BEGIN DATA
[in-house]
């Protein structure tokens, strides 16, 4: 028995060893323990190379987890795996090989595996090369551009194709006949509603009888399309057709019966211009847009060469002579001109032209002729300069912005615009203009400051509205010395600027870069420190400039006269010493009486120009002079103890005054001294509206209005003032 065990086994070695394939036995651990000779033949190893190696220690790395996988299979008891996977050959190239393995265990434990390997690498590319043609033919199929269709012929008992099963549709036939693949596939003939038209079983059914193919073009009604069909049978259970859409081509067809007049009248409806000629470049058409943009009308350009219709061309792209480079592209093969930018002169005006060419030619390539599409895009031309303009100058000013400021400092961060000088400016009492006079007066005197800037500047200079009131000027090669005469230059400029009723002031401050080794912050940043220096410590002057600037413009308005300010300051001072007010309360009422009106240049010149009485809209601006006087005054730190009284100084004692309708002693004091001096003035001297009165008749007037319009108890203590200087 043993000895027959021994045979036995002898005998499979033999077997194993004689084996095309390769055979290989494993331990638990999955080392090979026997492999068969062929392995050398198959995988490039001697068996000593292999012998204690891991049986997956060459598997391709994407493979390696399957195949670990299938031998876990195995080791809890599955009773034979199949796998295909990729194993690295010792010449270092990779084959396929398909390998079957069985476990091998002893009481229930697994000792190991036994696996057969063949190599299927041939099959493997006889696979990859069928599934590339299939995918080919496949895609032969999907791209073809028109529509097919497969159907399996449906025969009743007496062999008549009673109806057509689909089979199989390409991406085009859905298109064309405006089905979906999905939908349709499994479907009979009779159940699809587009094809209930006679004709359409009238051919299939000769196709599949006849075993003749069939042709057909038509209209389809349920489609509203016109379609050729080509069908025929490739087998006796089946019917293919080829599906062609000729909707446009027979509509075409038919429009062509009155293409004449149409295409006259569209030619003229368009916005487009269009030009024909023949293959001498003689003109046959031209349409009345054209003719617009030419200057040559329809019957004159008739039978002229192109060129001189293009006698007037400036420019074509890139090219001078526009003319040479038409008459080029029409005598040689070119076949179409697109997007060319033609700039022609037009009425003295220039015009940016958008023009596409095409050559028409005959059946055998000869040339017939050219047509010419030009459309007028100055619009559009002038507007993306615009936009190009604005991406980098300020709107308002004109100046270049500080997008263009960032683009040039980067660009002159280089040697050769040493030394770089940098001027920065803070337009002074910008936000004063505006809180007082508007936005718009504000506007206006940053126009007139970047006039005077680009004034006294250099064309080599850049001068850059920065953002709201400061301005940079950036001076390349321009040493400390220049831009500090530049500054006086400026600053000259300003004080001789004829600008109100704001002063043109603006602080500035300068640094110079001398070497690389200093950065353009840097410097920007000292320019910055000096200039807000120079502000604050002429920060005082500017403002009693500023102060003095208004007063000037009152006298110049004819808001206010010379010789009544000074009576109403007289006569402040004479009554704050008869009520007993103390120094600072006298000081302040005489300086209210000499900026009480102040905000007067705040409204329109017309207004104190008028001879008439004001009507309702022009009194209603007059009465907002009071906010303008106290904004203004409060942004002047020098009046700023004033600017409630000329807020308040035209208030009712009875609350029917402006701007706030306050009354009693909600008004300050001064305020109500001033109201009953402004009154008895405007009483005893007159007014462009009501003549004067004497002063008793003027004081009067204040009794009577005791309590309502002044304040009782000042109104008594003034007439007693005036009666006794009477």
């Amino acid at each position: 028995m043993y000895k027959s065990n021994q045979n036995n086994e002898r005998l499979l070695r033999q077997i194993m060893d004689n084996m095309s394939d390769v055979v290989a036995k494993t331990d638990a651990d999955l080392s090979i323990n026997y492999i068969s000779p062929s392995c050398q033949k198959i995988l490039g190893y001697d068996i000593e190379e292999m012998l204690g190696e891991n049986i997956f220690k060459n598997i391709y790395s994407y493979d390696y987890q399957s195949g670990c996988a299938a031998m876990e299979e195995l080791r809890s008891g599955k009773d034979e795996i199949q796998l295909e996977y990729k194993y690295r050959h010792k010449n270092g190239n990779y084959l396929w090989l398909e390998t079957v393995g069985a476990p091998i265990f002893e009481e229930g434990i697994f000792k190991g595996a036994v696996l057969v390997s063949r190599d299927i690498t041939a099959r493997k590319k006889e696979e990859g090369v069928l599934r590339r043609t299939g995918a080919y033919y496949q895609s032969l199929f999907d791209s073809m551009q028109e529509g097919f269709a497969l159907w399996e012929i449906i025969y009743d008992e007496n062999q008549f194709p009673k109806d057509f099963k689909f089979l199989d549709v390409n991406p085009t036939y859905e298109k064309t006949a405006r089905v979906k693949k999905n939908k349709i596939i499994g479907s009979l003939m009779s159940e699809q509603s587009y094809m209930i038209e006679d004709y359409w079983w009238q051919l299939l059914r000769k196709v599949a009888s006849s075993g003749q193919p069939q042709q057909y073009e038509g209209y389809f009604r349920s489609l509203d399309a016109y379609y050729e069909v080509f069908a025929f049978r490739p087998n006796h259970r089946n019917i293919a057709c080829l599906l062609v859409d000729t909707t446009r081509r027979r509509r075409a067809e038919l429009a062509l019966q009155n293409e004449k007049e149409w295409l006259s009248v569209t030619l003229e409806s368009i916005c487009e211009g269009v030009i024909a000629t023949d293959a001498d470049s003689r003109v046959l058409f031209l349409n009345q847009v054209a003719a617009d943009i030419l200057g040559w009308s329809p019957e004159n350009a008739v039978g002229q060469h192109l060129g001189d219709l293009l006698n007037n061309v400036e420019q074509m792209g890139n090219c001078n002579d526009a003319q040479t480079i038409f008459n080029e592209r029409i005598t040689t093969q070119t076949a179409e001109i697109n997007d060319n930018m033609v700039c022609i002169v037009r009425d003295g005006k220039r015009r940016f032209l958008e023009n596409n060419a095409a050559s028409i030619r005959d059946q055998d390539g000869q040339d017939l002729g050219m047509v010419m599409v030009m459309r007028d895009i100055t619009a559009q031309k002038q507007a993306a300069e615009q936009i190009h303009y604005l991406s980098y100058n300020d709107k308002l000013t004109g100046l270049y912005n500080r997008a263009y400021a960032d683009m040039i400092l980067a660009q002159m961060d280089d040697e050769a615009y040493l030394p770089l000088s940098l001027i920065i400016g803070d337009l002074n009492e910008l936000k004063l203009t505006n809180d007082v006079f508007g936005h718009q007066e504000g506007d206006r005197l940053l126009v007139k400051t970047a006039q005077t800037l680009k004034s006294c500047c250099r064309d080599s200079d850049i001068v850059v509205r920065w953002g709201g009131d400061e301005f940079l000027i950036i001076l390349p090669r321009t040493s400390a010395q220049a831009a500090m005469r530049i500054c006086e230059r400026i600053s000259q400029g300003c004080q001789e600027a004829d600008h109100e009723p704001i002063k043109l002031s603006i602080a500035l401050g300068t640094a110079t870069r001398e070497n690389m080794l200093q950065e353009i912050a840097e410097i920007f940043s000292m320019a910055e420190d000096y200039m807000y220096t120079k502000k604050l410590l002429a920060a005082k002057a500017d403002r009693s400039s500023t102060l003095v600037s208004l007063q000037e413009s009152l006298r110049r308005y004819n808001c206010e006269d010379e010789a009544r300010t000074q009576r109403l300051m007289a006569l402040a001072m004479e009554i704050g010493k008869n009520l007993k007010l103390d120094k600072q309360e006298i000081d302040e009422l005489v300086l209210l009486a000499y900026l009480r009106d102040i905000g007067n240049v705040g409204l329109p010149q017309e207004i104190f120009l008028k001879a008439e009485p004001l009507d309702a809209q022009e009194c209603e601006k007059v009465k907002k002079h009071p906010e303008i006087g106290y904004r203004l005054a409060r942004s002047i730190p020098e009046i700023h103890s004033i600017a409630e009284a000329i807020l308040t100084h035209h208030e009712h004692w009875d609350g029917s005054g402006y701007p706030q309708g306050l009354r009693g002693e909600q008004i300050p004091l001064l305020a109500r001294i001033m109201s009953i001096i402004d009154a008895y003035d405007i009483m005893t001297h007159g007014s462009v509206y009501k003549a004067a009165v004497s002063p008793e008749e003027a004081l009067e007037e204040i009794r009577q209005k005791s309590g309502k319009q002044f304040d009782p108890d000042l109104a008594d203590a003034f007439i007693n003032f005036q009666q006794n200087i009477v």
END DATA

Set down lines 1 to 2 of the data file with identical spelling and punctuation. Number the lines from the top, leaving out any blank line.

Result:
[in-house]
């Protein structure tokens, strides 16, 4: 028995060893323990190379987890795996090989595996090369551009194709006949509603009888399309057709019966211009847009060469002579001109032209002729300069912005615009203009400051509205010395600027870069420190400039006269010493009486120009002079103890005054001294509206209005003032 065990086994070695394939036995651990000779033949190893190696220690790395996988299979008891996977050959190239393995265990434990390997690498590319043609033919199929269709012929008992099963549709036939693949596939003939038209079983059914193919073009009604069909049978259970859409081509067809007049009248409806000629470049058409943009009308350009219709061309792209480079592209093969930018002169005006060419030619390539599409895009031309303009100058000013400021400092961060000088400016009492006079007066005197800037500047200079009131000027090669005469230059400029009723002031401050080794912050940043220096410590002057600037413009308005300010300051001072007010309360009422009106240049010149009485809209601006006087005054730190009284100084004692309708002693004091001096003035001297009165008749007037319009108890203590200087 043993000895027959021994045979036995002898005998499979033999077997194993004689084996095309390769055979290989494993331990638990999955080392090979026997492999068969062929392995050398198959995988490039001697068996000593292999012998204690891991049986997956060459598997391709994407493979390696399957195949670990299938031998876990195995080791809890599955009773034979199949796998295909990729194993690295010792010449270092990779084959396929398909390998079957069985476990091998002893009481229930697994000792190991036994696996057969063949190599299927041939099959493997006889696979990859069928599934590339299939995918080919496949895609032969999907791209073809028109529509097919497969159907399996449906025969009743007496062999008549009673109806057509689909089979199989390409991406085009859905298109064309405006089905979906999905939908349709499994479907009979009779159940699809587009094809209930006679004709359409009238051919299939000769196709599949006849075993003749069939042709057909038509209209389809349920489609509203016109379609050729080509069908025929490739087998006796089946019917293919080829599906062609000729909707446009027979509509075409038919429009062509009155293409004449149409295409006259569209030619003229368009916005487009269009030009024909023949293959001498003689003109046959031209349409009345054209003719617009030419200057040559329809019957004159008739039978002229192109060129001189293009006698007037400036420019074509890139090219001078526009003319040479038409008459080029029409005598040689070119076949179409697109997007060319033609700039022609037009009425003295220039015009940016958008023009596409095409050559028409005959059946055998000869040339017939050219047509010419030009459309007028100055619009559009002038507007993306615009936009190009604005991406980098300020709107308002004109100046270049500080997008263009960032683009040039980067660009002159280089040697050769040493030394770089940098001027920065803070337009002074910008936000004063505006809180007082508007936005718009504000506007206006940053126009007139970047006039005077680009004034006294250099064309080599850049001068850059920065953002709201400061301005940079950036001076390349321009040493400390220049831009500090530049500054006086400026600053000259300003004080001789004829600008109100704001002063043109603006602080500035300068640094110079001398070497690389200093950065353009840097410097920007000292320019910055000096200039807000120079502000604050002429920060005082500017403002009693500023102060003095208004007063000037009152006298110049004819808001206010010379010789009544000074009576109403007289006569402040004479009554704050008869009520007993103390120094600072006298000081302040005489300086209210000499900026009480102040905000007067705040409204329109017309207004104190008028001879008439004001009507309702022009009194209603007059009465907002009071906010303008106290904004203004409060942004002047020098009046700023004033600017409630000329807020308040035209208030009712009875609350029917402006701007706030306050009354009693909600008004300050001064305020109500001033109201009953402004009154008895405007009483005893007159007014462009009501003549004067004497002063008793003027004081009067204040009794009577005791309590309502002044304040009782000042109104008594003034007439007693005036009666006794009477």